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Louis Blanc

Louis Blanc image
Parent Issue
Day
30
Month
June
Year
1848
Copyright
Public Domain
OCR Text

The first sight of Louis Blanc was at the Palace of Luxemburg. ' Voila la petite!' said a Frenchman near me, as he entered. He is, indeed, a Hule man, with a greal distingue - a pigmy of price - a dwarf in body, but a giant mind He stands hardly four feet in height. His air, too, is extremely youthful, with his 8mooth, fair haireless face, and his neat, slim, little figure. Although he approaches the manhood of forty, he might easilv be mistaken fur a boy of eighteen. Although he has a stern strength about him, l might be siipposed from his first appearance that he was weak and eflfeminate He entered, as one of the Provisional Government of the republic of France, to deliver addresses to assemblies of workingmen and masters, collected together by him in his function of President of the Commission for tho Government of the Workmen, to consult and decide on a plan for the organization of industry. He spoko, and the working-men were melted to tears, and even the masters were moved. His tones were soft and showery, or earnest and energetic. With his little figure buttoned up tight in a blue coat with gilt buttons, there he stood, mounted up evidently awakening, convincing, deciding, with modulated voice and expressive action. There he stood, though so small, not the least of the great men who now rule over the destinies of the French of the third Revolution. [Tait's Magazine.] ty The history of the later Kings of France shows a remarkable succession of misfortunes: Louis XVI guiilotined. Louis XVII died of want. Louis XVIII twice exiled. Napoleon exiled. His son died in a foreign land. Charles X dethroned. Henry V proscribed. Louis Phillippe put to flight. The Count of Paria rejected. A young Miss, having accopted the offer of a youth to escort her home, aftenvards fearing that jokes might be cracked at her expense if the fact should become public, dismissed liim when about half waj, enjoining seciesy, " Don't be afraid," said he, " of my saying anything about it, for I feel as mucli asharned of it as you do !" TriWE and Money. - Remember that time is money, but it does not follow tliat a man is a capitalist who has a greal quantity of it on his hands. A fastidious young lady vowed she would never have an Irishman, a Presbyterian or a Parson, and ended by marryingan Irish Piesbyterian Pareon. (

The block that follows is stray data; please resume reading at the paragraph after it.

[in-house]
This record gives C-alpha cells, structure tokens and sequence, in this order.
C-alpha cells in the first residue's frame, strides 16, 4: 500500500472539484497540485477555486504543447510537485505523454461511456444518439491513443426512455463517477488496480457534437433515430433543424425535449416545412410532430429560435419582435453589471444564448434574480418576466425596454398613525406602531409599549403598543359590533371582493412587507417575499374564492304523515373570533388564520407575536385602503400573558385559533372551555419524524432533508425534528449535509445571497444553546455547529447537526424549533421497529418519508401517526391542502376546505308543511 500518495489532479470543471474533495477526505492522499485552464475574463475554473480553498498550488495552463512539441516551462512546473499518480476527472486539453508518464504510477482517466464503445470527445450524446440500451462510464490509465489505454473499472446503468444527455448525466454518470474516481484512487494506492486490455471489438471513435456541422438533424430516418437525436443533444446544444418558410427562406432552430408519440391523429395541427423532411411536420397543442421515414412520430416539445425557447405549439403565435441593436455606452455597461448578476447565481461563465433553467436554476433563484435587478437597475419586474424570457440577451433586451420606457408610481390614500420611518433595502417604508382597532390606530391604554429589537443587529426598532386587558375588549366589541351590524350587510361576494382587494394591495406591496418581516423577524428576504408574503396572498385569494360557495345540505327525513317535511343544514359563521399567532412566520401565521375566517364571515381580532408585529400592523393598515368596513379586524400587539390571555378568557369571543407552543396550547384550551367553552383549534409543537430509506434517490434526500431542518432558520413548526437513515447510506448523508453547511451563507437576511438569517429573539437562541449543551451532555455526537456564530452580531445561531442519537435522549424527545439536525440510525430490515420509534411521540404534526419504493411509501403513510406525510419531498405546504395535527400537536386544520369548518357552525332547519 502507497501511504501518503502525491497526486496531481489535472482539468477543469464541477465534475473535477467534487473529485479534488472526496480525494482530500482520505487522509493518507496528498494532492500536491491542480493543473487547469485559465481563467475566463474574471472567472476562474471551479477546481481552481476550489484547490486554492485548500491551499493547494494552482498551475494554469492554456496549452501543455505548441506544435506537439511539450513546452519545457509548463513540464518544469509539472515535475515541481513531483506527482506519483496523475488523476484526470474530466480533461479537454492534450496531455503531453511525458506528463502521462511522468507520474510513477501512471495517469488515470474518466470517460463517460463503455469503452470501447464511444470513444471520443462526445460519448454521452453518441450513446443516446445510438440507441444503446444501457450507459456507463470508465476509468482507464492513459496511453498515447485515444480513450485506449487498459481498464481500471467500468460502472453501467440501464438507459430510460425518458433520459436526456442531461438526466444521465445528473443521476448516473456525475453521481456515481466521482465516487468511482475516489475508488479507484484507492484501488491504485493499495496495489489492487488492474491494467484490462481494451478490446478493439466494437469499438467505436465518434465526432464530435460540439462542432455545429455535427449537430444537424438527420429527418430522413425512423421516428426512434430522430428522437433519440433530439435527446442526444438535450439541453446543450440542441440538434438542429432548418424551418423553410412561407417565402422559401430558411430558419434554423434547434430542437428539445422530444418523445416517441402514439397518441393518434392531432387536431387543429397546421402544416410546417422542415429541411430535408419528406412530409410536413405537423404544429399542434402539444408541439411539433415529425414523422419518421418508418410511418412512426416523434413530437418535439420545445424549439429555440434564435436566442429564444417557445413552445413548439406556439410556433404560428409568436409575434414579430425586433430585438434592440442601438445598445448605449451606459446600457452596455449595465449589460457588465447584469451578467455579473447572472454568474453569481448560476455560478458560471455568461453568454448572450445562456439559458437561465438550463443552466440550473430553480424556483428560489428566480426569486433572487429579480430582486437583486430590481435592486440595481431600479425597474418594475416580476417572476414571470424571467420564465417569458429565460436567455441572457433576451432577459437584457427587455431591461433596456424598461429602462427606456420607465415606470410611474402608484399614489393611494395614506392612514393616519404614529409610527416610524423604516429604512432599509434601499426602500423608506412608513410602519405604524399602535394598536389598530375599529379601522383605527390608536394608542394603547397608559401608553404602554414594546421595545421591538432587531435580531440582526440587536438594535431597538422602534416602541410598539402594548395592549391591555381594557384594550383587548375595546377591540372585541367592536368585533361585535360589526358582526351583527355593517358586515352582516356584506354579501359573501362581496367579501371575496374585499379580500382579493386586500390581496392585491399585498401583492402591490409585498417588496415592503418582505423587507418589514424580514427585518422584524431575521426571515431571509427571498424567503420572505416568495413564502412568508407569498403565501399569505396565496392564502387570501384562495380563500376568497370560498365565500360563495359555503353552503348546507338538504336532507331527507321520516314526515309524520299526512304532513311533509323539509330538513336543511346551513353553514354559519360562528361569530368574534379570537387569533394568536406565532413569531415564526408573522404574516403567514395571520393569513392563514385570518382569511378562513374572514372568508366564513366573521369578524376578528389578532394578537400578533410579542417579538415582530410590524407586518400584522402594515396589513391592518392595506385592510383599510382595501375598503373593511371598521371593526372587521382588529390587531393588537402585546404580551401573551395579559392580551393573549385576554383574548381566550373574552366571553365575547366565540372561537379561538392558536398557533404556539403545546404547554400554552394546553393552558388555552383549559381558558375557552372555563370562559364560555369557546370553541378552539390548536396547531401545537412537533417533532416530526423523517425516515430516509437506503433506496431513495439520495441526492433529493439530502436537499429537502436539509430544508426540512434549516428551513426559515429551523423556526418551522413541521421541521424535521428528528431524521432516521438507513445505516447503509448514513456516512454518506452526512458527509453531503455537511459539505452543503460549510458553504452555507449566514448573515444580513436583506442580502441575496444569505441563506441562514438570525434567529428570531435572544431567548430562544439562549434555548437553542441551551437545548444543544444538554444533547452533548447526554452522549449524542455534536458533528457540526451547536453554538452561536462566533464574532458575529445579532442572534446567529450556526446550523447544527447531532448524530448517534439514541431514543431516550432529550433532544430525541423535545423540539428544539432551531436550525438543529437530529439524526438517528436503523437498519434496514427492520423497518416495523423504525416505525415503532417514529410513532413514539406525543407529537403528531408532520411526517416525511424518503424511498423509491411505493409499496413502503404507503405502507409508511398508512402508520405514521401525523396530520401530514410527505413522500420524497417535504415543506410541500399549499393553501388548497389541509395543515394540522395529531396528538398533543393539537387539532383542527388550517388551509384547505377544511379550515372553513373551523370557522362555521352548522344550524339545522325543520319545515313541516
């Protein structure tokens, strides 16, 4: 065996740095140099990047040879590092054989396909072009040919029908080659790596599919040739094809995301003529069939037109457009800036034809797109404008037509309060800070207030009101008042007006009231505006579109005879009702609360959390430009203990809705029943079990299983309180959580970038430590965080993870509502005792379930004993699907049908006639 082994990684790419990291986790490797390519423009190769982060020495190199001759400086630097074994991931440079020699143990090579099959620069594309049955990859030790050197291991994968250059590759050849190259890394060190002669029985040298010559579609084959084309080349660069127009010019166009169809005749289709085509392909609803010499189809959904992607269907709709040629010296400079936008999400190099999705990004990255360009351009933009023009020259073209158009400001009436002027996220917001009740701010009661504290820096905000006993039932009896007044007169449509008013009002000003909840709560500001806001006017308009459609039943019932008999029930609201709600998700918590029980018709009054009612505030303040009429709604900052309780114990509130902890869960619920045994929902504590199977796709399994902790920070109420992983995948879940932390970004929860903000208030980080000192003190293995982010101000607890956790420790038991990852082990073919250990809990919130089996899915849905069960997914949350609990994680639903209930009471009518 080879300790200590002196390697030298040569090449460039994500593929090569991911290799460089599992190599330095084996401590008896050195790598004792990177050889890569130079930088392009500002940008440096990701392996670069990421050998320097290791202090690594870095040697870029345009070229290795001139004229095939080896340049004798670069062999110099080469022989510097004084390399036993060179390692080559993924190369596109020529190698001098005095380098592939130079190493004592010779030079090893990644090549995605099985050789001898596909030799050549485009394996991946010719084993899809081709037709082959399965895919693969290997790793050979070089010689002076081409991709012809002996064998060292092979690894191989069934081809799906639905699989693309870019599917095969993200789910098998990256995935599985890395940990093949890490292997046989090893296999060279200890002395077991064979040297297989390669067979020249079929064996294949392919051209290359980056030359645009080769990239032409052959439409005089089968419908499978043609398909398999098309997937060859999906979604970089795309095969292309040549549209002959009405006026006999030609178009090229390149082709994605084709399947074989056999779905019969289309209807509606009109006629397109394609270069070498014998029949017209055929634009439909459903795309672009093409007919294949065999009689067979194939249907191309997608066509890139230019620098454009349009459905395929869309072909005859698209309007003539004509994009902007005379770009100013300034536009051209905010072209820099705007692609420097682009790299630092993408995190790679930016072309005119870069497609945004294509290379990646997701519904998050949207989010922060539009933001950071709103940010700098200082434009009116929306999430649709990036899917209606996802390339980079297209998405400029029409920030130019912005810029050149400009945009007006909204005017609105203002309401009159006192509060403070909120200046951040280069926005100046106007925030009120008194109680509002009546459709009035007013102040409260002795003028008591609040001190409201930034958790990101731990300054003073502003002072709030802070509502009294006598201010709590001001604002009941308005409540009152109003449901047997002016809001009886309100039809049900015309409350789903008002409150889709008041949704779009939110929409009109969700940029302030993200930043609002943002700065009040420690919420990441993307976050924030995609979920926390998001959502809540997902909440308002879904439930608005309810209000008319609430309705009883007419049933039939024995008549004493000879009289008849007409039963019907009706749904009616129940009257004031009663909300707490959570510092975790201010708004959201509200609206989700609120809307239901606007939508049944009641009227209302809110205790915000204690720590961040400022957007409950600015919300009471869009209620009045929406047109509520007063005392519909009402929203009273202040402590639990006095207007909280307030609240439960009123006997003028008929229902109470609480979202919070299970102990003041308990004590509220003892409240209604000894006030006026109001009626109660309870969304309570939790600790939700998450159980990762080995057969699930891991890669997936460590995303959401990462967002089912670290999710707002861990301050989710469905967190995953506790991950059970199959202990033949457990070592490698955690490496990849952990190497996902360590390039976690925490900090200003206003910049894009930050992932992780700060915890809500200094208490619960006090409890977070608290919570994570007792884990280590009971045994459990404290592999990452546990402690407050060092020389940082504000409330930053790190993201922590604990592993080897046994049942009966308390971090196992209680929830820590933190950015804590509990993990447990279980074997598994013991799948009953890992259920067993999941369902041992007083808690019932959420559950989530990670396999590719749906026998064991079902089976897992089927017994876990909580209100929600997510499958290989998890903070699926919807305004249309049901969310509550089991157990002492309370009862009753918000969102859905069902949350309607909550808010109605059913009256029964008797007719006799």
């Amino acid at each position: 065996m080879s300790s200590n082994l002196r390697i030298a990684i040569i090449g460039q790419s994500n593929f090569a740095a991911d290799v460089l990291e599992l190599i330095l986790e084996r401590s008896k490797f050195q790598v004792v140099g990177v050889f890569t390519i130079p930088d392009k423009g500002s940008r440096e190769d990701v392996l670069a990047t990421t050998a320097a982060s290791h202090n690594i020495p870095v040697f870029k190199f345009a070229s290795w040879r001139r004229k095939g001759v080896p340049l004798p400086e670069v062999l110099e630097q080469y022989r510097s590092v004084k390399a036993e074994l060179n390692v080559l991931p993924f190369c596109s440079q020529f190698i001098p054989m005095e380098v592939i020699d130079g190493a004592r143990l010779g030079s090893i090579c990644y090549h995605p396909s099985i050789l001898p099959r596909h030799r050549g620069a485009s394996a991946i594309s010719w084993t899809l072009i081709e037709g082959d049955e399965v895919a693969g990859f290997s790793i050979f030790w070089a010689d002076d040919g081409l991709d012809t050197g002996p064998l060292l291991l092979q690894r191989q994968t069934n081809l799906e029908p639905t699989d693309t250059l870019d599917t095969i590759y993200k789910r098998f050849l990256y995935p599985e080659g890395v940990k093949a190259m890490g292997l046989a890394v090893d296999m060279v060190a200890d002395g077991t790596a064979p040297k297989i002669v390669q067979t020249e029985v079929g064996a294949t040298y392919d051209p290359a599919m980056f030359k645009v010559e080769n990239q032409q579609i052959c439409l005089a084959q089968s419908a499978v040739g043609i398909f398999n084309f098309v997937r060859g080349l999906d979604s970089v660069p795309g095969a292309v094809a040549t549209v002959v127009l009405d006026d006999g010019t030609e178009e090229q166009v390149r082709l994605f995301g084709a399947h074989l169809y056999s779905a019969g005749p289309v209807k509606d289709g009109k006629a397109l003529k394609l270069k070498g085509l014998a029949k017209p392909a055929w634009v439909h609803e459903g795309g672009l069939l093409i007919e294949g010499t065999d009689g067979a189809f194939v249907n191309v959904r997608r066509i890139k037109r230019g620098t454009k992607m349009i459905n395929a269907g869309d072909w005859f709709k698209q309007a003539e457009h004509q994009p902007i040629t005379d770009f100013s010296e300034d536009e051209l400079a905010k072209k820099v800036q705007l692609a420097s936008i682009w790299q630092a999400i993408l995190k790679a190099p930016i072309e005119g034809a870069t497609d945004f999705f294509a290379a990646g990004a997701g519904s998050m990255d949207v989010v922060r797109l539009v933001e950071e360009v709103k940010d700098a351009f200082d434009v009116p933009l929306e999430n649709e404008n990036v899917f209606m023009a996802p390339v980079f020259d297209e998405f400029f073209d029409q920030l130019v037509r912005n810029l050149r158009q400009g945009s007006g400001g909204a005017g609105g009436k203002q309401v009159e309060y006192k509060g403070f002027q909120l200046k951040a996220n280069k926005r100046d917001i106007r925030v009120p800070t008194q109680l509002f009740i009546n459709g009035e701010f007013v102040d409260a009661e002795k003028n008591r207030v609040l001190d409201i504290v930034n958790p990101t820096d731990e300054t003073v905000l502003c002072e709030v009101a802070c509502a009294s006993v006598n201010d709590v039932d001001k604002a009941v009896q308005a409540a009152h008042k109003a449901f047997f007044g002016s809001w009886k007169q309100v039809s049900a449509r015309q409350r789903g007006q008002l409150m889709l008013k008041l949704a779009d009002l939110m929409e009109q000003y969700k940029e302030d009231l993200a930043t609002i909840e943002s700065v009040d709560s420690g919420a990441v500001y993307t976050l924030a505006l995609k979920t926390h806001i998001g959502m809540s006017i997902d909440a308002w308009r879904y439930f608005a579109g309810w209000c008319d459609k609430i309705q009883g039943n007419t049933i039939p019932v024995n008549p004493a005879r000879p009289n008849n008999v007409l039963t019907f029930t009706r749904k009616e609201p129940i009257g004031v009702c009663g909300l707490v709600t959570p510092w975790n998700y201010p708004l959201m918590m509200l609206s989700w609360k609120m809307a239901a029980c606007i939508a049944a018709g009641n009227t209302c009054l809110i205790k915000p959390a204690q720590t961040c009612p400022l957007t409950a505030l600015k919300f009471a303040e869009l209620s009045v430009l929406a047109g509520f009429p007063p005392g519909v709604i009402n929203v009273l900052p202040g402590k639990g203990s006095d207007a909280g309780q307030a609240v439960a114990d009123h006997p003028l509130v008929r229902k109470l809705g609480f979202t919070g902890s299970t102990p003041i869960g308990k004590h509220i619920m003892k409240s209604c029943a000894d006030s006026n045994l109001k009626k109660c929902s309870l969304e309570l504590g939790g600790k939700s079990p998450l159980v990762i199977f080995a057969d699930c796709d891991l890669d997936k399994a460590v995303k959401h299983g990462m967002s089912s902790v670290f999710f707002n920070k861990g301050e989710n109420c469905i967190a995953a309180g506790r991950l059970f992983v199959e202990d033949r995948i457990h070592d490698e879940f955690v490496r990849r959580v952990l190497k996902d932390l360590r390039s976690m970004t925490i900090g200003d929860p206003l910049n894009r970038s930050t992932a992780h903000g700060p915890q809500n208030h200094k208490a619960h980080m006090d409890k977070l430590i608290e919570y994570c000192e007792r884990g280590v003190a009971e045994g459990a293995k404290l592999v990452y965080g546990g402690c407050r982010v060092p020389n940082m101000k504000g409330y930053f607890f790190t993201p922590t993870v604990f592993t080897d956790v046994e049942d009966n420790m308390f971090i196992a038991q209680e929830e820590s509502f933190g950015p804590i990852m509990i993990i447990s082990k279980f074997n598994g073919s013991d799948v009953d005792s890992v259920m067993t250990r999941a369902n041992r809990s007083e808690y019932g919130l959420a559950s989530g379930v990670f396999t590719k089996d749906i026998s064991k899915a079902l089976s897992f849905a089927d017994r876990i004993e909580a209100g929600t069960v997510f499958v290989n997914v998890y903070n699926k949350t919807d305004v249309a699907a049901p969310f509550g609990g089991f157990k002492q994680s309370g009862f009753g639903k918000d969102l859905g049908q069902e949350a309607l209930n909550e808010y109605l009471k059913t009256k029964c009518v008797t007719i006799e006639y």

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Subjects
Michigan Liberty Press
Old News